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  • Okay, think of the last time you were physically tickled.

  • Whether it was done by a friend or family member, they were probably trying to make

  • you laugh.

  • But for most of us, especially the most ticklish among us, being tickled isn’t necessarily

  • fun, or funny.

  • So why do we laugh?

  • And where did this whole bizarre reflex come from?

  • Tickling actually refers to two different types of sensations.

  • A light tickling, like when something just barely brushes your skin and makes you want

  • to scratch or rub the area.

  • This is called Knismesis, or a moving itch.

  • And it has a helpful role: like if you have an insect on you, your response to that tickling

  • sensation can help get it off quickly and prevent a bite

  • But when we talk about tickling, were usually talking about the other sensation: where someone

  • touches you with more pressure, causing you to laugh involuntarily.

  • This is called Gargalesis, and some people are more susceptible to it than others.

  • While we don’t know exactly why, we have some ideas.

  • Most people are ticklish in areas like the neck, ribs, inner thighs, knees, or feet,

  • but these aren’t the most sensitive areas of the body.

  • If being tickled was based on sensitivity, people should be ticklish on their face, or

  • the palms of their hands.

  • Instead, our ticklish areas are the ones most vulnerable if were in a fight or being

  • attacked.

  • So, tickling may be evolution’s way of teaching even very young children to protect their

  • weak points.

  • This also explains why we can’t tickle ourselves.

  • It’s hard to attack yourself when we can predict the outcome of our own actions.

  • Being able to tickle yourself would serve no evolutionary purpose.

  • What this doesn’t tell us, is why we laugh when were tickled.

  • But think about it: imagine tickling a kid, and they start screaming and crying.

  • You’d probably stop, right?

  • But laughter is fun!

  • Scientists think the laughter response is to encourage tickling, and the self-defense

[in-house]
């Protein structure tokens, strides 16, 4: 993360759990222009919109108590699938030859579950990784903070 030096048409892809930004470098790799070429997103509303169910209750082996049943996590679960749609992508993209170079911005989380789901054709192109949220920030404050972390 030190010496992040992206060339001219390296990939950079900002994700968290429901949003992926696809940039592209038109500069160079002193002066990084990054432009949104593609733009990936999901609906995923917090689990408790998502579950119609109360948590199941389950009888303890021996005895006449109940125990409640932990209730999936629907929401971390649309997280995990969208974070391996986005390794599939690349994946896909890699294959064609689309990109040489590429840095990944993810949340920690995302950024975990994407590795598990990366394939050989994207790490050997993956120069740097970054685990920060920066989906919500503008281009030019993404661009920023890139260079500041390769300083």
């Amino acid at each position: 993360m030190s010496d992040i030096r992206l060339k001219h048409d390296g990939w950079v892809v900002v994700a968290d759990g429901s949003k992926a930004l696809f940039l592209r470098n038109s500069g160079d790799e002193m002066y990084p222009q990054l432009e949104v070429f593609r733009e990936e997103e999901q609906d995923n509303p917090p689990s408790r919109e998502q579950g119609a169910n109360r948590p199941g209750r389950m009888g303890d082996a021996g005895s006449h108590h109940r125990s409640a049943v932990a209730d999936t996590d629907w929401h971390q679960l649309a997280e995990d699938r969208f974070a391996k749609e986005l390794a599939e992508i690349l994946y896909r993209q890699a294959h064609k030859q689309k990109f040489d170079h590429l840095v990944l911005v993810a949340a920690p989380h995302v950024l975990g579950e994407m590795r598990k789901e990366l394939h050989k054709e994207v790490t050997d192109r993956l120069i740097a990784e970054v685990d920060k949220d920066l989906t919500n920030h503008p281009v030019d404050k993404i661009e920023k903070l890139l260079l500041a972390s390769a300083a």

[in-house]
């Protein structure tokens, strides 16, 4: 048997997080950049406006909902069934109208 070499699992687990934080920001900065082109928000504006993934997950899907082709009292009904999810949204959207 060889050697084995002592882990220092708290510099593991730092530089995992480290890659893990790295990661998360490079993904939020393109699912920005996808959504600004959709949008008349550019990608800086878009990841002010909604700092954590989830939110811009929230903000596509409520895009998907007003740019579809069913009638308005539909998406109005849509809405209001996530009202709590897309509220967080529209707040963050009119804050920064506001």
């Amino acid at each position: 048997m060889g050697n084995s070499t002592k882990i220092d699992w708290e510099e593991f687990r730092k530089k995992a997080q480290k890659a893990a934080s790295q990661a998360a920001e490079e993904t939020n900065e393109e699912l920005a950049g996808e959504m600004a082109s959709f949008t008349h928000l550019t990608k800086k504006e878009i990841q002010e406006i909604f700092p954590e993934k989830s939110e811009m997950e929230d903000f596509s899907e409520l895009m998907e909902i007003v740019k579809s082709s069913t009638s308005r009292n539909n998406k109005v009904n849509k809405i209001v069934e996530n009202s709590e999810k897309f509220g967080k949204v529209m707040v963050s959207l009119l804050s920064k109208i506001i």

• training that comes with it.

  • And it’s not just humans who participate in this strange activity.

  • Other great apes make a laugh-like noise when tickled, which is thought to be the evolutionary

  • precursor to human laughter.

  • But you can also tickle meerkats, owls, penguins, or rats.

  • These animals let out laugh-like noises, and most of them seem to enjoy it.

  • One study found that young rats love being tickled and will seek it out, but female rats

  • find it aversive as they get older, and will start to avoid it.

  • This behaviour sounds pretty similar to what

  • we see in humans.

  • Kids can find being tickled entertaining, but many adults don’t like being tickled

  • at all.

  • The involuntary laughter is uncomfortable, or even painful, an experience that’s supported

  • by brain scans.

  • A research group in Germany put a bunch of people in an fMRI to study the differences

  • between ticklish laughter and voluntary laughter.

  • And only ticklish laughter activated the hypothalamus, which is responsible for visceral or involuntary

  • reactions.

  • Also, ticklish laughter activated parts of the brain responsible for pain anticipation.

  • So just because youre laughing, doesn’t mean youre having a good time.

  • It turns out, the natural and common reflex to tickling is surprisingly complicated, and

  • individual opinions on the experience are surprisingly varied.

  • Are you ticklish?

  • Do you like being tickled?

  • Tell us about it in the comment section!

Okay, think of the last time you were physically tickled.

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B1 AU tickled tickling laughter tickle involuntary reflex

Why Are We Ticklish?

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    PC home posted on 2017/07/19
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